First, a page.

The World Is Moving Around Me: A Memoir of the Haiti Earthquake by Dany Laferrière
David Homel, tr. Vancouver, B.C. Arsenal Pulp Press. 2013. ISBN 9781551524986
Like many Haitian writers and artists, the novelist Dany Laferrière has been living abroad for many years—in his case, since 1976, mostly in Quebec. He was visiting Haiti when a massive earthquake struck the country on January 12, 2010, leaving three hundred thousand dead and over a million homeless. Originally published in French as Tout bouge autour de moi (2010), this book is his firsthand account of the disaster and its aftermath. Most of his texts have been partly autobiographical in nature, and this impressionistic, fragmented chronicle is no exception. With the world literally and figuratively moving around him (Laferrière often chooses provocative titles), he is led to explore his role as a writer—and, no doubt, his survivor guilt—on a grander and more tragic scale than he could possibly have imagined.
The narrative is divided into a series of very short sections, some no longer than a paragraph. Many of the earlier sections directly and simply recount the author’s reactions during and immediately after the initial 7.3 magnitude tremor: he was seated at a restaurant when he “heard a terrible explosion”; he ran outside, where “the earth started shaking like a sheet of paper whipped by the wind.” Like others who had been lucky enough to make it outside, he could only watch while buildings collapsed, crushing their occupants.
Later sections chronicle his attempts to reach friends and family members during the first days of shock and relative isolation. As a Canadian national, Laferrière had the opportunity to leave Haiti, but he soon returned. He decided early on that he would write about the earthquake, which leads to sections devoted to whether a work of fiction is appropriate for a disaster of such a magnitude. In one such section, Laferrière’s nephew, who has literary ambitions of his own, asks him not to write a novel about the earthquake.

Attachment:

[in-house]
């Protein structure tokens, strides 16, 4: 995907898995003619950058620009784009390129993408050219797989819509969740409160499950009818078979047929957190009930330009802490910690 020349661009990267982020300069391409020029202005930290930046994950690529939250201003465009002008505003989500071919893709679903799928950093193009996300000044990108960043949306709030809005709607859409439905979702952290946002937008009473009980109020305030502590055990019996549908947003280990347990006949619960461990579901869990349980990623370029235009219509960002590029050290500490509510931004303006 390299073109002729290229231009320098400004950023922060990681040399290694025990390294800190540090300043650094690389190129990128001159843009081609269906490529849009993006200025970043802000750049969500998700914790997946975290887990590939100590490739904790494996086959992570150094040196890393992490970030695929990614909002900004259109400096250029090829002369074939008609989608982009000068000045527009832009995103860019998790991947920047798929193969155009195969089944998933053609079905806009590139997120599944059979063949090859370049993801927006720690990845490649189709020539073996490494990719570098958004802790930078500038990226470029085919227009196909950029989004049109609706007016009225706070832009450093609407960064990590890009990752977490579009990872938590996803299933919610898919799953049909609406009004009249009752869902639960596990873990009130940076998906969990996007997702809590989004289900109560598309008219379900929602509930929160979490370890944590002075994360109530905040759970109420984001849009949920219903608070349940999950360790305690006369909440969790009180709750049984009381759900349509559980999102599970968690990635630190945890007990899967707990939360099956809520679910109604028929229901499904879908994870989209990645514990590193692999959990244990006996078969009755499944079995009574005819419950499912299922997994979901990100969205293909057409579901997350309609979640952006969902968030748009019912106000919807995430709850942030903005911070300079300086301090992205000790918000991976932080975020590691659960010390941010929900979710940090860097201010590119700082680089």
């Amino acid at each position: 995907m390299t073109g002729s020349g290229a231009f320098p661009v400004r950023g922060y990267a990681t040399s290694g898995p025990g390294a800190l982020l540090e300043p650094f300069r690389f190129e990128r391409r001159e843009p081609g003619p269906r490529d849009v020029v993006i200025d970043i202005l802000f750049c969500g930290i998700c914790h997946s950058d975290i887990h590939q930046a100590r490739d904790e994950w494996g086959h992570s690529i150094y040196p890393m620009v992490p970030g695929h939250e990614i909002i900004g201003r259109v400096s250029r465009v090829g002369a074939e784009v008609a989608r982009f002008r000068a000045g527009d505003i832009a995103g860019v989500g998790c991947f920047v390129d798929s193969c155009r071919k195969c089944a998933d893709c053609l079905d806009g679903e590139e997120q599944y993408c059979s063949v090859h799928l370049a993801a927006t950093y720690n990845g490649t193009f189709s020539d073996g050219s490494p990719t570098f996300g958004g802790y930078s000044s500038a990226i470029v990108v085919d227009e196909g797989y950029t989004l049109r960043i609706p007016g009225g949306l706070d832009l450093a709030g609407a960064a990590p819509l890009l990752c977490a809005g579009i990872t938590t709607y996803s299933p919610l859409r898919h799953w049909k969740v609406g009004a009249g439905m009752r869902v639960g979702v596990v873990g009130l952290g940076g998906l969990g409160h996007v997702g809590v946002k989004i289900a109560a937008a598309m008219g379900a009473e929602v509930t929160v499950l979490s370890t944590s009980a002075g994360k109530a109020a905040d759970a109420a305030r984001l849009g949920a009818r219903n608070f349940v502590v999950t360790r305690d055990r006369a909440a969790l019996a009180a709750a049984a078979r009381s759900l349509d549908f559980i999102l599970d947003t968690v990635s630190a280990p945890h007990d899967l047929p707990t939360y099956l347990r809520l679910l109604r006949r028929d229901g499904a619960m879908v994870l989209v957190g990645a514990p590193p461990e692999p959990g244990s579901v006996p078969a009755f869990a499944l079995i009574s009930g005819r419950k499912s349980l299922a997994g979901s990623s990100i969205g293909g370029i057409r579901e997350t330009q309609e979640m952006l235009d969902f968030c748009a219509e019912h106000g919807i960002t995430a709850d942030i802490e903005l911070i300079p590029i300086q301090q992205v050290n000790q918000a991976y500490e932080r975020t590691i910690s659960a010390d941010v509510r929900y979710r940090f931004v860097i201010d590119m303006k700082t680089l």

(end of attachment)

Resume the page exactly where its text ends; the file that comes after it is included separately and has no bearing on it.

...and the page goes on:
Not surprisingly, the importance of the disaster for the already impoverished population is often stressed: “We say January 12 here the way they say September 11 in other places.”
Laferrière offers thoughts on Haiti’s immediate reconstruction and long-term future while reminding readers of the country’s sometimes glorious, often tortured past. The author also wonders how the disaster will affect the Haitian nation’s artistic traditions: “What art forms will be the first to come forward after the earthquake?” (see WLT, Jan. 2013, 26–28). However, these thoughts and questions lead to few insights and fewer answers. Laferrière’s tone is generally matter-of-fact, and he sometimes appears to be a somewhat detached (though painstakingly detailed) observer. He certainly avoided the sentimental traps of either wallowing in misery or producing a paean to the indomitable human spirit in the face of disaster. An eyewitness to an extraordinary event, he has written a fairly ordinary book. Perhaps this was the only possible short-term literary response.
Western Washington University